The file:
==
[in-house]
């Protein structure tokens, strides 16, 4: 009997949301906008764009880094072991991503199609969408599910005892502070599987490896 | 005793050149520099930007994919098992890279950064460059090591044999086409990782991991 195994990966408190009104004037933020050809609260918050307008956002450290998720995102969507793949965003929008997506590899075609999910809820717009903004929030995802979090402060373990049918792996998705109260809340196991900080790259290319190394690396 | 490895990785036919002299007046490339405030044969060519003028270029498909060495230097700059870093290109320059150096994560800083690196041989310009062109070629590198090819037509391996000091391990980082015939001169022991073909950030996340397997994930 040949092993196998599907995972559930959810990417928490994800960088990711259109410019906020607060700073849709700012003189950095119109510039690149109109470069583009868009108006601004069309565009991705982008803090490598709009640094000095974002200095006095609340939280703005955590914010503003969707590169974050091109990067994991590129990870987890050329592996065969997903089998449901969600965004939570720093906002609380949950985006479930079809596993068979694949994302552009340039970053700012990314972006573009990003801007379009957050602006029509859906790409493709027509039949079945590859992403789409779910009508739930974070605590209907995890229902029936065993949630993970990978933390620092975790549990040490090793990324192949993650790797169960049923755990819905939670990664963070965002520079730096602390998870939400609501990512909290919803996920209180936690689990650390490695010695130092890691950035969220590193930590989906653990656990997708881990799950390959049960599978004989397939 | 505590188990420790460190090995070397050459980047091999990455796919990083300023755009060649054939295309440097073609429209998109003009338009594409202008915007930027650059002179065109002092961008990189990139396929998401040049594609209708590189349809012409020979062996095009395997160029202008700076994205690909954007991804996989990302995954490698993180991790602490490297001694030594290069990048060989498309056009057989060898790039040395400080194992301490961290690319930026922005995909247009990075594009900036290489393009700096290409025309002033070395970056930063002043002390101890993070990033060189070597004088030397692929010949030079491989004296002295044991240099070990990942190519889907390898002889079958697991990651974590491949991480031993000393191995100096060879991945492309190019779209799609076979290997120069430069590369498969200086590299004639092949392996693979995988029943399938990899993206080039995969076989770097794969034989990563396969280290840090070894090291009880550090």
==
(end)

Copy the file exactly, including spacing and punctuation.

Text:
[in-house]
């Protein structure tokens, strides 16, 4: 009997949301906008764009880094072991991503199609969408599910005892502070599987490896 | 005793050149520099930007994919098992890279950064460059090591044999086409990782991991 195994990966408190009104004037933020050809609260918050307008956002450290998720995102969507793949965003929008997506590899075609999910809820717009903004929030995802979090402060373990049918792996998705109260809340196991900080790259290319190394690396 | 490895990785036919002299007046490339405030044969060519003028270029498909060495230097700059870093290109320059150096994560800083690196041989310009062109070629590198090819037509391996000091391990980082015939001169022991073909950030996340397997994930 040949092993196998599907995972559930959810990417928490994800960088990711259109410019906020607060700073849709700012003189950095119109510039690149109109470069583009868009108006601004069309565009991705982008803090490598709009640094000095974002200095006095609340939280703005955590914010503003969707590169974050091109990067994991590129990870987890050329592996065969997903089998449901969600965004939570720093906002609380949950985006479930079809596993068979694949994302552009340039970053700012990314972006573009990003801007379009957050602006029509859906790409493709027509039949079945590859992403789409779910009508739930974070605590209907995890229902029936065993949630993970990978933390620092975790549990040490090793990324192949993650790797169960049923755990819905939670990664963070965002520079730096602390998870939400609501990512909290919803996920209180936690689990650390490695010695130092890691950035969220590193930590989906653990656990997708881990799950390959049960599978004989397939 | 505590188990420790460190090995070397050459980047091999990455796919990083300023755009060649054939295309440097073609429209998109003009338009594409202008915007930027650059002179065109002092961008990189990139396929998401040049594609209708590189349809012409020979062996095009395997160029202008700076994205690909954007991804996989990302995954490698993180991790602490490297001694030594290069990048060989498309056009057989060898790039040395400080194992301490961290690319930026922005995909247009990075594009900036290489393009700096290409025309002033070395970056930063002043002390101890993070990033060189070597004088030397692929010949030079491989004296002295044991240099070990990942190519889907390898002889079958697991990651974590491949991480031993000393191995100096060879991945492309190019779209799609076979290997120069430069590369498969200086590299004639092949392996693979995988029943399938990899993206080039995969076989770097794969034989990563396969280290840090070894090291009880550090």